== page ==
30.17: DC Generator
An alternator converts mechanical energy into electrical energy that varies sinusoidally, resulting in AC current. Meanwhile, a DC generator converts mechanical energy into electrical energy, which are DC pulses with the same polarity. The construction of a DC generator is similar to that of an alternator, except that the pair of slip rings is replaced by a single split ring, also called a commutator. The commutator functions like a periodic rotary switch; it changes the contacts with the brushes for each half rotation of the conducting loop, ensuring that the induced emf always has the same polarity.
The basic working principle of DC generators is based on Faraday's law of induction. The conducting loop is rotated inside the uniform magnetic field, and this rotation changes the magnetic flux passing through the loop periodically. When the conducting loop is connected to the external circuit, the changing magnetic flux induces an emf, which results in an induced current. The connection to the external circuit is envisioned using a commutator and a pair of brushes.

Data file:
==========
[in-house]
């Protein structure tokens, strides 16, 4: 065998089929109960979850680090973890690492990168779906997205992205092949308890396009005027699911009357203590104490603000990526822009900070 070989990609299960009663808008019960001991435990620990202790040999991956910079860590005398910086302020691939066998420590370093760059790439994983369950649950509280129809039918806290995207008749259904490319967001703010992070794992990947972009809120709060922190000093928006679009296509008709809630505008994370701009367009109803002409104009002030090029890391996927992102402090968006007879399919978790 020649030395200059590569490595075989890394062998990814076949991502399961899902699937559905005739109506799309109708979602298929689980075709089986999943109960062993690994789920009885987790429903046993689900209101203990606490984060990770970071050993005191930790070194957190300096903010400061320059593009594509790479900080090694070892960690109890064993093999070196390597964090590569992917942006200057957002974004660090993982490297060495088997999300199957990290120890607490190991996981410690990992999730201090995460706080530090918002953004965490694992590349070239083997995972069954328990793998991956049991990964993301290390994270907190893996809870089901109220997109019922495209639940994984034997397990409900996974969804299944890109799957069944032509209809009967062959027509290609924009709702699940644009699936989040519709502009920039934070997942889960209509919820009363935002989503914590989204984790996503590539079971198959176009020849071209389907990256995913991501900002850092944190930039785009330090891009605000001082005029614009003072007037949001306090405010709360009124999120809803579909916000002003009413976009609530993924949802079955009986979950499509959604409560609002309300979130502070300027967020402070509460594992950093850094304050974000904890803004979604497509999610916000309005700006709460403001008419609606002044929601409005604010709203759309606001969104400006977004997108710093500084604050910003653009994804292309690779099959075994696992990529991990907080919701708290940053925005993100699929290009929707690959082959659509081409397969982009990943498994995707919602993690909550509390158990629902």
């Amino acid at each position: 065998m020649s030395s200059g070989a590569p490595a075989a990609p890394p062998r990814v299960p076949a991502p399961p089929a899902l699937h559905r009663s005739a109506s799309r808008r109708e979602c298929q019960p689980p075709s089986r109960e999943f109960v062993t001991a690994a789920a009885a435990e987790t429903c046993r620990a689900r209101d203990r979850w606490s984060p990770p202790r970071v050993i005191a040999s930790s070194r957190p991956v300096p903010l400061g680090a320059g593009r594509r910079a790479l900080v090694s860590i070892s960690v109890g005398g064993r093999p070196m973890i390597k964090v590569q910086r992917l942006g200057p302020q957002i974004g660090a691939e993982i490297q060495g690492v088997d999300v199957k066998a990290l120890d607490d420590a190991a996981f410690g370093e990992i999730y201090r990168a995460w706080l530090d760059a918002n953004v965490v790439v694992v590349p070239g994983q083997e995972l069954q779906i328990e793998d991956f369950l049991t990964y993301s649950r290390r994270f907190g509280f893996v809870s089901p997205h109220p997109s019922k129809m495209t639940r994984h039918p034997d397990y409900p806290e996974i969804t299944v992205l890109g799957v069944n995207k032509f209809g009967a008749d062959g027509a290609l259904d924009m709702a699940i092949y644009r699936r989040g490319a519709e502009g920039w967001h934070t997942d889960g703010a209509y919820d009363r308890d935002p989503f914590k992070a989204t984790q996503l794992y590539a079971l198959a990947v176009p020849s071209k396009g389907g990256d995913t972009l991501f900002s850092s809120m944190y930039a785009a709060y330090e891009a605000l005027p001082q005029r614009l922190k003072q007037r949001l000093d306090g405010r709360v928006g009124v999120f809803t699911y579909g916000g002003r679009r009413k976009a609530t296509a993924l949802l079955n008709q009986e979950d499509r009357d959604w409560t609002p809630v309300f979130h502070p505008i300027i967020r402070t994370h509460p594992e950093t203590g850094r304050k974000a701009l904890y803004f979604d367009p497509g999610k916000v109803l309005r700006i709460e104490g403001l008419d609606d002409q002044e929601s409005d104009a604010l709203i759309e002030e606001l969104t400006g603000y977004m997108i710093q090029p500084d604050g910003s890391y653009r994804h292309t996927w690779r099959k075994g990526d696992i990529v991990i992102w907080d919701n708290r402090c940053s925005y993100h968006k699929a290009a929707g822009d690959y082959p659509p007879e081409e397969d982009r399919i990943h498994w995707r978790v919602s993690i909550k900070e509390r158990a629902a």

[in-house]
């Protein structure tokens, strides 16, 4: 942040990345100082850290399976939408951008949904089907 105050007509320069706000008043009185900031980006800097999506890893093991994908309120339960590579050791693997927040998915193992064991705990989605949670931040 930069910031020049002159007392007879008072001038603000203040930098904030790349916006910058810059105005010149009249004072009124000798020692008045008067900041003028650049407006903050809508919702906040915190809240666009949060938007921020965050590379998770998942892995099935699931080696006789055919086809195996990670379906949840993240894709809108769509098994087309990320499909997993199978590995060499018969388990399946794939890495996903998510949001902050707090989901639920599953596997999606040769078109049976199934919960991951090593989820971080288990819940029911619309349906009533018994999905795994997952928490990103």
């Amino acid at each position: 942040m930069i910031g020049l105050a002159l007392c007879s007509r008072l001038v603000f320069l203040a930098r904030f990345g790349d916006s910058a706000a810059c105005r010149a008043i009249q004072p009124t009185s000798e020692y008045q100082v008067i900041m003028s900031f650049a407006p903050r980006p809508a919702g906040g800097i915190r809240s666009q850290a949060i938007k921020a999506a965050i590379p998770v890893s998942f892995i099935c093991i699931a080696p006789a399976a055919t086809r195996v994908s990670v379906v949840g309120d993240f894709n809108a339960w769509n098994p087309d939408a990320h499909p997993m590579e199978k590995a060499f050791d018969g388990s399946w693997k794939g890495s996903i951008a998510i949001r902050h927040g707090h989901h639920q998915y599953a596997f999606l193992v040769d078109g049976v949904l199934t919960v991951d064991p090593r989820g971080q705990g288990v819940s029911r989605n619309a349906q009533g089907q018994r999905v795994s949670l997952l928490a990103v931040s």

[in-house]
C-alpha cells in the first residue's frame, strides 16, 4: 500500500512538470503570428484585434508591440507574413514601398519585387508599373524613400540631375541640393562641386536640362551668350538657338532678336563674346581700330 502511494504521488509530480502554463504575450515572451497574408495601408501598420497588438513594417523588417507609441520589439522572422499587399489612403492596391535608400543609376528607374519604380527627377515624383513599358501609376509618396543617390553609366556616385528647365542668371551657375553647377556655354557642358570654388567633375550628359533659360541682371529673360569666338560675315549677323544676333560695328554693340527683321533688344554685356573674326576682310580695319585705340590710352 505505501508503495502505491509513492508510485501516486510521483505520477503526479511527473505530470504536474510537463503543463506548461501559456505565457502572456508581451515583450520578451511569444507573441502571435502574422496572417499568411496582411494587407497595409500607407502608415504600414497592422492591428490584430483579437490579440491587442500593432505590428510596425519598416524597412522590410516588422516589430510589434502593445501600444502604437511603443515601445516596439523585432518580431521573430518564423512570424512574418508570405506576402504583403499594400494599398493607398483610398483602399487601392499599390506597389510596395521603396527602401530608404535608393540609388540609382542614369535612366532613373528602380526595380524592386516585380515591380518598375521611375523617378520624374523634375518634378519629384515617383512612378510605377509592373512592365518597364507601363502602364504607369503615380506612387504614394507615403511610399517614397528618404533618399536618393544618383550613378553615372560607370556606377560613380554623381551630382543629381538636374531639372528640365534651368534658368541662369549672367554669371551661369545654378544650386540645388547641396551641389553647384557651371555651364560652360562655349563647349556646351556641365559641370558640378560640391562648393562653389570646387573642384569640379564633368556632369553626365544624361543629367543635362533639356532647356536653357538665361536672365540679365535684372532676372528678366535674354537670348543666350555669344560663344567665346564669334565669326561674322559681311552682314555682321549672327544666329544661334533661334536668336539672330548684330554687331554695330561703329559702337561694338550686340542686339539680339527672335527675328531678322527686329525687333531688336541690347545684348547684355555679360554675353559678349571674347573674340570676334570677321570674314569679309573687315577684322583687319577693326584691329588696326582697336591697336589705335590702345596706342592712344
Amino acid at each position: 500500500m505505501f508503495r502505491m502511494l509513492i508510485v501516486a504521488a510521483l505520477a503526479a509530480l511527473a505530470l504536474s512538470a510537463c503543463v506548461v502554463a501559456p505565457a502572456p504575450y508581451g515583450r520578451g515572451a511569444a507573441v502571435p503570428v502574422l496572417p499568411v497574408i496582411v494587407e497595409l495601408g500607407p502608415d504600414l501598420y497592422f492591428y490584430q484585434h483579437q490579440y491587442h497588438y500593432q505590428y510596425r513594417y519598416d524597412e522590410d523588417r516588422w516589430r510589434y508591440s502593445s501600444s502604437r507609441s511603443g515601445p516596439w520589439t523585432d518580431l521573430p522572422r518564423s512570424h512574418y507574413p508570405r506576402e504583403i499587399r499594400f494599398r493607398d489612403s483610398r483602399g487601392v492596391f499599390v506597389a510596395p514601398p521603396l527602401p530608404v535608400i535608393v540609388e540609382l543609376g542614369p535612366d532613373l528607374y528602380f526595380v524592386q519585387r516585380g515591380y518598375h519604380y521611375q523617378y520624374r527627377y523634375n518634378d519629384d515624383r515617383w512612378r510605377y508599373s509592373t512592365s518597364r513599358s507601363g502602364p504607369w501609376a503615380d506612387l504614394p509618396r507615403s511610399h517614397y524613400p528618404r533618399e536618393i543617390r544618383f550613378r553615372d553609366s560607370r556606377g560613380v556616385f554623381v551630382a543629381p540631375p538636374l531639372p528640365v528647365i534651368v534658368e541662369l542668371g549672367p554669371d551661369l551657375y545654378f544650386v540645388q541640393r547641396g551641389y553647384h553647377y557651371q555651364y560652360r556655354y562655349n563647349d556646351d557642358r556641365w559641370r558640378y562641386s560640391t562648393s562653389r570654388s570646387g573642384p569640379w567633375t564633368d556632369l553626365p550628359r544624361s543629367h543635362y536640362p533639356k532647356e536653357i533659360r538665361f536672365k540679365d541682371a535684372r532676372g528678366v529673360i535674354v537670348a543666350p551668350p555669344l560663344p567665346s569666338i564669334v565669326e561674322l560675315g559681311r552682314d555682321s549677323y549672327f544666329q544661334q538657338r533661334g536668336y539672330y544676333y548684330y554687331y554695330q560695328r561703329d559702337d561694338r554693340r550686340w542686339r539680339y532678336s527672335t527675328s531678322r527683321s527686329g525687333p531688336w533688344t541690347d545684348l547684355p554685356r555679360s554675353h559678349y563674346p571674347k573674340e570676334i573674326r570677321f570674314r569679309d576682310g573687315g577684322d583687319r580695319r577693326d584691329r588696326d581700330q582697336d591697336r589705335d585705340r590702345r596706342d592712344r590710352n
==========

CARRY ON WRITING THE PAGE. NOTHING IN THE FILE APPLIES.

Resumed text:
The magnitude of the induced emf is maximum when the magnetic flux through the conducting loop is zero and minimum when the magnetic flux through the conducting loop is either maximum or minimum. The magnetic flux has positive and negative values, but the induced emf has the same polarity and fluctuates between zero and maximum. The average of the induced emf is calculated by taking the average value of the sinusoidally varying component. The magnitude of the induced emf can be increased by increasing the applied uniform magnetic field, the conducting loop's area, and the rotation's angular velocity.